Another important enabler for credential stuffing is the tendency of users to reuse passwords across multiple accounts. Once credentials become compromised, attackers can hop from one application to another.
For keylogging to succeed, some form of malware needs to make its way onto the system prior to credentials being compromised. The software watches and track every keystroke and feeds credentials back to bad actors.
Stepping up attacks against critical infrastructure
In a report released in January 2023, the Inspector General of the U.S. Department of the Interior (DOI) wrote:
“The objective of our inspection was to determine whether the U.S. Department of the Interior’s password management and enforcement controls were effective enough to prevent a malicious actor from gaining unauthorized access to Department computer systems by capturing and “cracking” user passwords . . . In the first 90 minutes of testing, we cracked the passwords for 16 percent of the Department’s user accounts.”
Along with government agencies already facing mandates to implement phishing-resistant MFA by 2024, other sectors of critical infrastructure (CI) present compelling targets:
In the UK, the draft Product Security and Telecommunications Infrastructure Bill will require manufacturers of consumer connectable products, such as smart TVs, to stop using default passwords that are an easy target for cybercriminals, to establish a vulnerability disclosure policy (such as a way to receive notifications of security flaws), and to provide transparency about the minimum length of time during which they will provide security updates.
Microsoft found IoT/OT devices often used in energy and utility infrastructures are particularly vulnerable to attack due in large part to weak credentials: “Based on a sample size of over 39 million IoT and OT devices, those using identical usernames and passwords represented around 20 percent.”
4 Tips to Prevent Any Password Attack
1. Do the obvious: get rid of passwords
Phase in MFA (although you might as well go passwordless). The audit-style research conducted at the DOI found:
The Department did not consistently implement multi-factor authentication, including for 89% of its High Value Assets. We found that the Department allowed single-factor authentication (username and password) on an indeterminate number of its applications, notwithstanding 18 years of mandates.
Traditional MFA generally means employing more than one (or two) factors of authentication, often biometrics, one-time passcodes (OTPs) sent via SMS, or security keys (FIDO2), or smart cards (X.509 certificates). Evolving mandates for Zero Trust MFA overwhelmingly agree that the only true phishing-resistant approach is passwordless.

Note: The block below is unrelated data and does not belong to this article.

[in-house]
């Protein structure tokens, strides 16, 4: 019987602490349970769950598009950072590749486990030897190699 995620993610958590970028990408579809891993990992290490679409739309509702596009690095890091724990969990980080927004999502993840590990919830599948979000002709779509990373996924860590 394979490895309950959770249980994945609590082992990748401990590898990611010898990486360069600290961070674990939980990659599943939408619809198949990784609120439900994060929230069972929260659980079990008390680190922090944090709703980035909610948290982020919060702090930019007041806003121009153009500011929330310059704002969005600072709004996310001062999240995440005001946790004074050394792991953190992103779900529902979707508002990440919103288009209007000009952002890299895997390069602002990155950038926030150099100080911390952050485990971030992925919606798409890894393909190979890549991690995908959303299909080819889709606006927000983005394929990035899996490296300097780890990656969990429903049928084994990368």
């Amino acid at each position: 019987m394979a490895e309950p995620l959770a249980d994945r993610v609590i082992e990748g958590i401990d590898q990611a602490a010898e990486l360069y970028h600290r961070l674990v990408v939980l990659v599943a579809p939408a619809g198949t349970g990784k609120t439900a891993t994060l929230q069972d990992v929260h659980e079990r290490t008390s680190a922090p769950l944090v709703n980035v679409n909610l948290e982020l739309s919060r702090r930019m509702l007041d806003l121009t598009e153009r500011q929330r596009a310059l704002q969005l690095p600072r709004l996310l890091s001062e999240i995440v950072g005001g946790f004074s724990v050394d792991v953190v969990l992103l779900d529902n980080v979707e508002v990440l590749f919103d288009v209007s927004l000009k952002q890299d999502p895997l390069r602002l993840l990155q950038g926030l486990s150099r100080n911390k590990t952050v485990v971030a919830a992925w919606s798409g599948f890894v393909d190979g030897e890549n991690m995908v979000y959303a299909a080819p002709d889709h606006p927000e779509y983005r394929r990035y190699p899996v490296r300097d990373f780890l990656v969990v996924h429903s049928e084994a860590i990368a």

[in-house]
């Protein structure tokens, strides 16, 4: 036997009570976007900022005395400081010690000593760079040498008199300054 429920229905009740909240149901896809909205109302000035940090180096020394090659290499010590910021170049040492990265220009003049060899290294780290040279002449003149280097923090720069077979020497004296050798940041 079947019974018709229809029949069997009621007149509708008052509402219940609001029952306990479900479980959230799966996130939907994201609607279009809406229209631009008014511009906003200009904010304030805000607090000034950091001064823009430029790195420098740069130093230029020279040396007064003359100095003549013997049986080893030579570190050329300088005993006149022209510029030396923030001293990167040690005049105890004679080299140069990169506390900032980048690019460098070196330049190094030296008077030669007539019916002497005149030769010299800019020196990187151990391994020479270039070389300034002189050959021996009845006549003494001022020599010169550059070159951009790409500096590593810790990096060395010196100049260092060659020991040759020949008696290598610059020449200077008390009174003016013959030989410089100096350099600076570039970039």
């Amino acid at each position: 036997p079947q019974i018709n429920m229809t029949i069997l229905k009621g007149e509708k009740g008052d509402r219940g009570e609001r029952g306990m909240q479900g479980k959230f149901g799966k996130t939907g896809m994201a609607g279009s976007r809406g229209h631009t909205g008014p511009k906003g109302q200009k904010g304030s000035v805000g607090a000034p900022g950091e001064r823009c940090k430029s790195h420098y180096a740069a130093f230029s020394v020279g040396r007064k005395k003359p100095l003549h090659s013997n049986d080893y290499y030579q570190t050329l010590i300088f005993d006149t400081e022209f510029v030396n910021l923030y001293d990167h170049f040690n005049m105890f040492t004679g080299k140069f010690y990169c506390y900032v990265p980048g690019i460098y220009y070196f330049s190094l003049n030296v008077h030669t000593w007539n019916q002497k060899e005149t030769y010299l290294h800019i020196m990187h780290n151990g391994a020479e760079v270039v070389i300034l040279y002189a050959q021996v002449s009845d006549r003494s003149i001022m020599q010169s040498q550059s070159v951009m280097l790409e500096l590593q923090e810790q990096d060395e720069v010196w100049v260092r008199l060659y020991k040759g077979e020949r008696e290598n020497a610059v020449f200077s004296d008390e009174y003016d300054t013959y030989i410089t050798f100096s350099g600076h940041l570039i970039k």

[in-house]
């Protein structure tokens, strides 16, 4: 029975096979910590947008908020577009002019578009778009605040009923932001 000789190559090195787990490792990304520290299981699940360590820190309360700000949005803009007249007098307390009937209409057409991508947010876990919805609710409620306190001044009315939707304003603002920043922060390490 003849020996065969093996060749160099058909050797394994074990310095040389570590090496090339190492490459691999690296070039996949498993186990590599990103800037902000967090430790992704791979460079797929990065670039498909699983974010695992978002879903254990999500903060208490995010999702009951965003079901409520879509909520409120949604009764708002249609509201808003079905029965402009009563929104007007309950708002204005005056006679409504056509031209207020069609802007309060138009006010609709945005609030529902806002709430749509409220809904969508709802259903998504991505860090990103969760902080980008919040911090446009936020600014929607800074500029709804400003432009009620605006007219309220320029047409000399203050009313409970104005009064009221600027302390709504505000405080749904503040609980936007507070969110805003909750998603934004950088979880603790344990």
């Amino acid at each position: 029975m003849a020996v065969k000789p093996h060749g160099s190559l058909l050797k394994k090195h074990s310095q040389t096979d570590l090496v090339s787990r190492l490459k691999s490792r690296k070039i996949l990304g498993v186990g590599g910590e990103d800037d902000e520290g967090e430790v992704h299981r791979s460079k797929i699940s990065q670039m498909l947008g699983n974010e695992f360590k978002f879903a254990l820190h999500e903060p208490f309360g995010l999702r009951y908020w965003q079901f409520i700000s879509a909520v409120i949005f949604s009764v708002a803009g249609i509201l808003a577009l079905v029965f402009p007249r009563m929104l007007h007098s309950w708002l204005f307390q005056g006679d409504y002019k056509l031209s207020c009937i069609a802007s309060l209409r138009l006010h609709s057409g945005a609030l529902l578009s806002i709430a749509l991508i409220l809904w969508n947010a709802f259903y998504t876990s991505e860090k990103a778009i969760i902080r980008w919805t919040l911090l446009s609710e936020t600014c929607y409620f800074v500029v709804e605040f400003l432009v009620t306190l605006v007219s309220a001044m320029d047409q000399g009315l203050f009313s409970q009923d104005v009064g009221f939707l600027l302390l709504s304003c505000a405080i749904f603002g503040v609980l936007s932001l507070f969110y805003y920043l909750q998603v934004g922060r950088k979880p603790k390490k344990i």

2. Address MFA Fatigue
MFA Fatigue is a thing, and attackers are only too glad to turn it to their advantage with sophisticated phishing techniques like push-bombing. They figure out how to generate multiple requests for MFA to a user device and wear users down until they accept the request and throw the door open.
Users hate having to change, reset, and manage passwords, especially complicated ones, and many different ones across a slew of devices, portals, and services.
But if you can’t get rid of passwords entirely just yet (we can show you how to do it in under an hour), start with multi-factor authentication that takes “what users know” out of the equation, and apply some common-sense rules around it.
3. Require stronger passwords to begin with
Weak passwords: Twenty-seven percent of the firmware images scanned contained accounts with passwords encoded using weak algorithms (MD5/DES), which are easily broken by attackers.
Here, the DOI study found, “the Department’s password complexity requirements were outdated and ineffective, allowing users to select easy-to-crack passwords.”
One way to combat this easily is by using a password manager, which can help you generate a strong password for your applications to prevent password reuse, store them, and prevent any password cracking attempts by brute force.
Anticipate modern attacks
Ready or not, cyber insurance premiums will nudge organizations toward passwordless MFA quickly. In the meantime, avoid modern password attacks with smarter password management:
- Never use a word that can be found in the dictionary as a password (dictionary attack)
- Lock accounts after too many failed attempts (brute force)
- Check your physical hardware for malicious software and run AV scans (keylogging)
4. Rotate them often
The DOI research concluded, “The Department did not timely disable inactive (unused) accounts or enforce password age limits, which left more than 6,000 additional active accounts vulnerable to attack.”
Take old ones out of the mix
Many companies don’t keep up with disabling credentials as users leave the company. Maintain good password hygiene so old, compromised credentials, or those preceding mergers and acquisitions can’t be used against you.
To sum up
- Don’t rely on passwords alone – implement MFA immediately
- Improve password management: Don’t use the same ones over and over, don’t leave them lying around, don’t let them be easy to guess – and rotate or change them often
- Go passwordless: Take passwords out of the user login equation by adopting a passwordless MFA solution to make sure no user has to set, forget, or reset passwords to access critical resources, ever!
Taking password management—and MFA fatigue—off users’ lists of complaints and placing the guarding of the secrets where it belongs—with IT—pays big.